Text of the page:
Some Republicans haven’t gotten to the first step: the one where you admit there’s a problem. In a roundup of reactions to the 2012 U.S. presidential election by the magazine Commentary, for example, conservative writer Wilfred McClay says Republican worriers are “wildly overwrought” because the 2012 election was “close.”
So it counts as a good sign that the chairman of the Republican National Committee has a different perspective.
“We haven’t won a decisive presidential election in 24 years,” says Reince Priebus — the first name is short for Reinhold — in his office. George H.W. Bush’s election in 1988, he points out, was the last time Republicans carried California, New Jersey, Illinois or Pennsylvania. (He could have accurately added another large state, Michigan.) With so many electoral votes off-limits, Republicans have to carry almost every tossup state to win.
Priebus isn’t the man to save the party from shrinking to irrelevance — that will take a presidential candidate — but Republicans are generally happy with the job he has done, even in a season of gloom. They are still grateful that he is not Michael Steele, the man he replaced in January 2011. Priebus doesn’t get in the news for saying dumb things, which was a weekly occurrence under his predecessor.
After Steele’s tenure, the Republican National Committee had to do some rebuilding, especially in regaining the confidence of major donors. Although it was $24 million in the red when Priebus took over, it now has $7 million in the bank.
He now wants to spend a chunk of that money expanding the party’s infrastructure. The main tactical lesson Priebus draws from the 2012 election is that “we’ve entered a world of permanent politics.” By this he means that it isn’t enough for parties to contact voters in the months before elections. They have to maintain a constant presence in every community they are trying to reach, as President Barack Obama and the Democrats did.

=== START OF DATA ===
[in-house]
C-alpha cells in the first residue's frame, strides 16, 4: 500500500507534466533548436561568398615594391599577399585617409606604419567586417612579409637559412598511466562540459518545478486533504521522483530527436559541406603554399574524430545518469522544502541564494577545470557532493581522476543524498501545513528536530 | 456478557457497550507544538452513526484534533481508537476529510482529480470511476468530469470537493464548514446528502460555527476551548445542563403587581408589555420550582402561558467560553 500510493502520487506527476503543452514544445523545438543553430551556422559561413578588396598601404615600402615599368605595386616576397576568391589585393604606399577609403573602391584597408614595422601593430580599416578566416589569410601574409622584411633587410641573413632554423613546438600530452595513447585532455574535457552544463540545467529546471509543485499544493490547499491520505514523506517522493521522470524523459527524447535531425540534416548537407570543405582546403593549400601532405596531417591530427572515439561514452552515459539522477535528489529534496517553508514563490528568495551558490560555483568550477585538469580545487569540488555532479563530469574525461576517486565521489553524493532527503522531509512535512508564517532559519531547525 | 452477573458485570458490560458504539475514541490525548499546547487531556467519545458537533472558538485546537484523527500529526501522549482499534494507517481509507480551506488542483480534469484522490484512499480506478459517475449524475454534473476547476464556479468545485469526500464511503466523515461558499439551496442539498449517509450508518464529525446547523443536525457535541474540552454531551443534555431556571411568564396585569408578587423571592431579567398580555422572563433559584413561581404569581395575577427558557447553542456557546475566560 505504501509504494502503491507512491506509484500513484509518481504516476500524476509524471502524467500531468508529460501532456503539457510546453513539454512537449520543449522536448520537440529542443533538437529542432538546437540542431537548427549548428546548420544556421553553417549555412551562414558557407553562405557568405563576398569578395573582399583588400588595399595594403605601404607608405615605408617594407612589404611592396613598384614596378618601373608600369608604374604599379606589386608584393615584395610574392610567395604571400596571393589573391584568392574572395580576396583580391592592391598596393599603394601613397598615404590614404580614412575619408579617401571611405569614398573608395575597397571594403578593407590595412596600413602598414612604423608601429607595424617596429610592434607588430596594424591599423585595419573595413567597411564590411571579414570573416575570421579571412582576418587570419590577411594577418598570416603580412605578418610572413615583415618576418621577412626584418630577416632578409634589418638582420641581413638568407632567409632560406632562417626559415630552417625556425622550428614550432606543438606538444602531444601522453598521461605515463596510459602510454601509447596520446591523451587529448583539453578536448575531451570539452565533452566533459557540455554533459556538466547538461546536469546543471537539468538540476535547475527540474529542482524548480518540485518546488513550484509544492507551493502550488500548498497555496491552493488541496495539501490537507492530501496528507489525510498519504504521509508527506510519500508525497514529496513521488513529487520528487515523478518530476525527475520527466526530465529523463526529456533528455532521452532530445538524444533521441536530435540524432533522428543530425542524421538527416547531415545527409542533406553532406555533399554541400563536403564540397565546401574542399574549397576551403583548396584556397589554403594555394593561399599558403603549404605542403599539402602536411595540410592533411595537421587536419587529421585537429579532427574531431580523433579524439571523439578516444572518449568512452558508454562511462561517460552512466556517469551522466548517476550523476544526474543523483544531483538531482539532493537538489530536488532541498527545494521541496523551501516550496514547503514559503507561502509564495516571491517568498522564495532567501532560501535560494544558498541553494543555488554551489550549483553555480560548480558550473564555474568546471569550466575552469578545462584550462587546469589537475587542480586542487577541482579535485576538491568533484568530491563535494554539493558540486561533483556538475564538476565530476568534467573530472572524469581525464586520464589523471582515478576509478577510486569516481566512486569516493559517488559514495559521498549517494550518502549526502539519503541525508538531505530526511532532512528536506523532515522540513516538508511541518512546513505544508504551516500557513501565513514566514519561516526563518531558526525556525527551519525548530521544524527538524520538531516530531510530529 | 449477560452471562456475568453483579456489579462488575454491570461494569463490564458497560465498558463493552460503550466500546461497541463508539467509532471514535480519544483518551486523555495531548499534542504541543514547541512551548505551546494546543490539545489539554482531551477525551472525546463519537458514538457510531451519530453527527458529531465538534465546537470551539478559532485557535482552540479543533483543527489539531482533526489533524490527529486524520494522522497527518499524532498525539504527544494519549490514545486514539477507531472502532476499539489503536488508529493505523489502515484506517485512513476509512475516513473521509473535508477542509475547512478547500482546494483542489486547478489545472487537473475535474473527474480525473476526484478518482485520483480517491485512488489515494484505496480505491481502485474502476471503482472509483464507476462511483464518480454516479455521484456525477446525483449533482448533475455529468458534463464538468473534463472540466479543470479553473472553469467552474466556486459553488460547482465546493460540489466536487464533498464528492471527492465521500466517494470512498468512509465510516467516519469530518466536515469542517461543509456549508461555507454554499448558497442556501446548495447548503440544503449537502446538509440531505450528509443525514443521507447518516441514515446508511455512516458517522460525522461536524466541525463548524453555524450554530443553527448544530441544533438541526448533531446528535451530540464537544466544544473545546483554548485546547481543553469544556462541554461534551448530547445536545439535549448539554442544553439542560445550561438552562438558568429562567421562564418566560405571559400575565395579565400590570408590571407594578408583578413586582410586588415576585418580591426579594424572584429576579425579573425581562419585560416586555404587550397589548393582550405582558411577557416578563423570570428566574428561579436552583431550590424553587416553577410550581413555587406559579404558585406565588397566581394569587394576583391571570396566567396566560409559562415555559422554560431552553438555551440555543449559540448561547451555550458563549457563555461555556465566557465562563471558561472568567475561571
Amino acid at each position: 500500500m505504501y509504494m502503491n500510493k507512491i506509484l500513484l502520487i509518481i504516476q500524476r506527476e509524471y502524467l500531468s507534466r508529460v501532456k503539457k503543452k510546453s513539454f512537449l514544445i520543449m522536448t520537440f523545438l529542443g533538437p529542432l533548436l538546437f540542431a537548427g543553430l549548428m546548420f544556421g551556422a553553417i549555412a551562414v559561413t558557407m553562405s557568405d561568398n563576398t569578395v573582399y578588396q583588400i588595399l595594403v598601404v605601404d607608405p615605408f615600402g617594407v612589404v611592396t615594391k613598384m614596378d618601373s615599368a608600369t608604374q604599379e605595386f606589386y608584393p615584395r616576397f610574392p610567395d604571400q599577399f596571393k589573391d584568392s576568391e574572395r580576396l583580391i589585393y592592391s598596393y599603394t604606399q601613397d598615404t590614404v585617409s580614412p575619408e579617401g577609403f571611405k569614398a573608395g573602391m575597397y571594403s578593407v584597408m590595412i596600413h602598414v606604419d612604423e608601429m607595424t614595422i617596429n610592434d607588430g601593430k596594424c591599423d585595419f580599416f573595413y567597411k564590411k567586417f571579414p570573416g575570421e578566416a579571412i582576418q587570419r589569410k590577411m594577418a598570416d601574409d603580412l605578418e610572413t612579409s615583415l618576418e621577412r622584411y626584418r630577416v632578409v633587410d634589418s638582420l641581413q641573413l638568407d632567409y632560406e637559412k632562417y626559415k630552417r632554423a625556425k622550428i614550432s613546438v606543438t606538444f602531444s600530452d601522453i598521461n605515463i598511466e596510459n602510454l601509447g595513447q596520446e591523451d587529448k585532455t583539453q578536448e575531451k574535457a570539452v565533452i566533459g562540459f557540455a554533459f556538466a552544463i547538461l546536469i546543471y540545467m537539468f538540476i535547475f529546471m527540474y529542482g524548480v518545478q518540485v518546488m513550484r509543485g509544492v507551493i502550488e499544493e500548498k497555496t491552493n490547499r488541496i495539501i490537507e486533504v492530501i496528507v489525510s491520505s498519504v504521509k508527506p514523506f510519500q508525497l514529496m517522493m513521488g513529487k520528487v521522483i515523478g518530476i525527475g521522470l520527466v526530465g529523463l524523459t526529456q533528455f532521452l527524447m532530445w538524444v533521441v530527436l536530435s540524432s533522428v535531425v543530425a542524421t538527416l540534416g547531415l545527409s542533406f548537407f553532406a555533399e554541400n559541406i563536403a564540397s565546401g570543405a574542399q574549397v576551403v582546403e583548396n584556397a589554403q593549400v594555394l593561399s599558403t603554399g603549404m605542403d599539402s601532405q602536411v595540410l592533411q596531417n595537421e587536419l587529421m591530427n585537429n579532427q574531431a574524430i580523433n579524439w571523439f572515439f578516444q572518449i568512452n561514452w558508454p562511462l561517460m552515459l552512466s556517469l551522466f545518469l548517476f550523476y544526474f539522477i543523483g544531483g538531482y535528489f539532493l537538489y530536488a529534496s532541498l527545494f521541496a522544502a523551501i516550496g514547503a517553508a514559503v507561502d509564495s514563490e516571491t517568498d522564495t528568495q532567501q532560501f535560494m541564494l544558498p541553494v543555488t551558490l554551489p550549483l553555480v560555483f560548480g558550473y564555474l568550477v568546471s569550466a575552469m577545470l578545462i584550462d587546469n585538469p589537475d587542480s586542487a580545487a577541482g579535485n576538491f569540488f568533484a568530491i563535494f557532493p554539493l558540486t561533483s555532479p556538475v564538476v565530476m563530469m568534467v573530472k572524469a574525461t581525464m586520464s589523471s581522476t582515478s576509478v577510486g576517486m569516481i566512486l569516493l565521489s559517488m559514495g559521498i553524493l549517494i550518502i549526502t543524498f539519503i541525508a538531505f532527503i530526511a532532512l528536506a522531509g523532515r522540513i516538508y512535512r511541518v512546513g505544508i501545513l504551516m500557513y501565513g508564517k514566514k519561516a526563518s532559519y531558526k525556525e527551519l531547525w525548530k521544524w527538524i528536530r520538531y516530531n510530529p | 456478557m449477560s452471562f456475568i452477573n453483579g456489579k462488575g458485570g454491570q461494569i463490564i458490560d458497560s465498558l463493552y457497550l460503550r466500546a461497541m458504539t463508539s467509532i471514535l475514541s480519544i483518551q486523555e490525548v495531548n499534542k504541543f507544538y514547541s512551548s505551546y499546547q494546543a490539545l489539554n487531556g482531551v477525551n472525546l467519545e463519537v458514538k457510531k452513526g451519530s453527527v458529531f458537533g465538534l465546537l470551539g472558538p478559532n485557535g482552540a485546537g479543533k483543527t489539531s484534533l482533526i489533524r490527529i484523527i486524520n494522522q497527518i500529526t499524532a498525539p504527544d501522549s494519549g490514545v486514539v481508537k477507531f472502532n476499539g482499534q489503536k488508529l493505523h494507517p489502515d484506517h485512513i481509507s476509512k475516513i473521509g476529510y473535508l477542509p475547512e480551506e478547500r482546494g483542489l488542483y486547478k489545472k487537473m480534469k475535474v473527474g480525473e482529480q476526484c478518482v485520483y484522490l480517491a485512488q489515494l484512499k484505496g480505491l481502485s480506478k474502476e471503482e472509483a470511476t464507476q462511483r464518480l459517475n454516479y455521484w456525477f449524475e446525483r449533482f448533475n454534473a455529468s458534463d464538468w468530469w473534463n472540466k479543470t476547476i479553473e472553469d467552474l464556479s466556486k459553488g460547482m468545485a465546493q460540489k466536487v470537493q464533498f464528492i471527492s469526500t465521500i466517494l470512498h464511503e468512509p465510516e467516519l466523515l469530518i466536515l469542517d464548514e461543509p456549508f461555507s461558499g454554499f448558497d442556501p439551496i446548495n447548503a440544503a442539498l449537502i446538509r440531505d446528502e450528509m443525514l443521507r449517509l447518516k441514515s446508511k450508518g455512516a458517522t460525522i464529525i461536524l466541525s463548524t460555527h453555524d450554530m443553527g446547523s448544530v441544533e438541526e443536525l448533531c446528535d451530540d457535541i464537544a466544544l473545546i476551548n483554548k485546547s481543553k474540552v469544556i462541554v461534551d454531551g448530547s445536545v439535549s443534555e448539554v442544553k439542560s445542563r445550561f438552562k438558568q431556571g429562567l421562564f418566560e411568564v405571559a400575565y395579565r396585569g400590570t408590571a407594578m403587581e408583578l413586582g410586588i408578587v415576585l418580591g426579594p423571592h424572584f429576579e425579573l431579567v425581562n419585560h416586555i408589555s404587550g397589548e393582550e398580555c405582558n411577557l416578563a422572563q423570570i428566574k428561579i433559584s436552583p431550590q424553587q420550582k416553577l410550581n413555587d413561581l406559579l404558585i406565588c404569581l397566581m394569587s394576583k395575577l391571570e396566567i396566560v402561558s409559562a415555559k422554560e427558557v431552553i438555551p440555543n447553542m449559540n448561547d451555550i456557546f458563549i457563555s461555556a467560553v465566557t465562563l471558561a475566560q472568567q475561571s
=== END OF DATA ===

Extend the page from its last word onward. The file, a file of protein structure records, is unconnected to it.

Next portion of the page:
In particular, Republicans have to do better with “low propensity voters.” In Wisconsin, where Priebus was a successful state party chairman before coming to Washington, 550,000 more people voted in the presidential election than had voted a few months earlier in an election to determine whether Republican Gov. Scott Walker would be recalled. Republicans won the earlier race but lost the second (and also lost a Senate seat they thought they had a chance at).
Priebus worries that if they don’t improve their showing among these infrequent voters, they might find themselves in a trap where they do well in low-turnout midterms and then become overconfident about presidential elections.
He doesn’t believe that getting on-the-fence voters to choose Republican candidates, and then actually vote, is primarily a matter of improving the party’s use of social science and technology. What it mostly requires, he says, is a new mindset from Republicans: “We’ve divorced ourselves from the culture.” It’s “very harmful” when Republicans make fun of Obama for going on “The View” instead of understanding how it helps him make his case.
Priebus also thinks his party has taken the wrong approach to the issues, not least by letting spending cuts crowd out other parts of a conservative agenda. “It turns out that people like sugar more than they like the dentist,” he says. At Republican gatherings, “we can’t just have one person more mad than the next about the deficit and the debt. It’s not good enough to win the math argument.”
Although he acknowledges that Republicans need to make inroads among groups that don’t vote for them, he also thinks the party can do more to “run the score up” among groups that do. He mentions veterans, Mormons and churchgoing Catholics.
Priebus also wants to change the process that Republicans use to pick their presidential nominees. He wants a shorter primary calendar, and fewer media-sponsored debates. Those reforms would help front-runners and hurt insurgents, which is presumably the point: less camera time for hopeless candidates. One idea under consideration is to reduce candidates’ delegate hauls if they participate in debates the party hasn’t approved. That proposal could lead to yet another tea party-versus-establishment fracas.
Another part of Priebus’s project won’t face much resistance, he thinks: Both grassroots supporters and political donors want the party to be more engaged in the years before elections. Improved turnout from Republican-leaning voters isn’t what the party most needs. The state that gave Obama his 270th electoral vote, Colorado, went for him by 5.4 percentage points. It’s implausible that a better get-out-the-vote operation can make up that shortfall. The party needs a new agenda, and Priebus seems willing to take a back seat to other Republicans on questions of policy.
What Priebus is doing, though, might make a difference in close races. It’s up to the party’s candidates to make them close in the first place.